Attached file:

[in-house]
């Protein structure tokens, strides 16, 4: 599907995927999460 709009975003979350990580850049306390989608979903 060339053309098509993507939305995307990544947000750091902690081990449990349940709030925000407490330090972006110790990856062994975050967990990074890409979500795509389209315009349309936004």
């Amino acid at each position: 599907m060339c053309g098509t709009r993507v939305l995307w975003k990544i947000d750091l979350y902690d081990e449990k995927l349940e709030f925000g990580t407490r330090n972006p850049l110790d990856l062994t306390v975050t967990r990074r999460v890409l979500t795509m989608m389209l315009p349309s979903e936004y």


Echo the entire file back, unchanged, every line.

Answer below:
[in-house]
């Protein structure tokens, strides 16, 4: 599907995927999460 709009975003979350990580850049306390989608979903 060339053309098509993507939305995307990544947000750091902690081990449990349940709030925000407490330090972006110790990856062994975050967990990074890409979500795509389209315009349309936004």
């Amino acid at each position: 599907m060339c053309g098509t709009r993507v939305l995307w975003k990544i947000d750091l979350y902690d081990e449990k995927l349940e709030f925000g990580t407490r330090n972006p850049l110790d990856l062994t306390v975050t967990r990074r999460v890409l979500t795509m989608m389209l315009p349309s979903e936004y």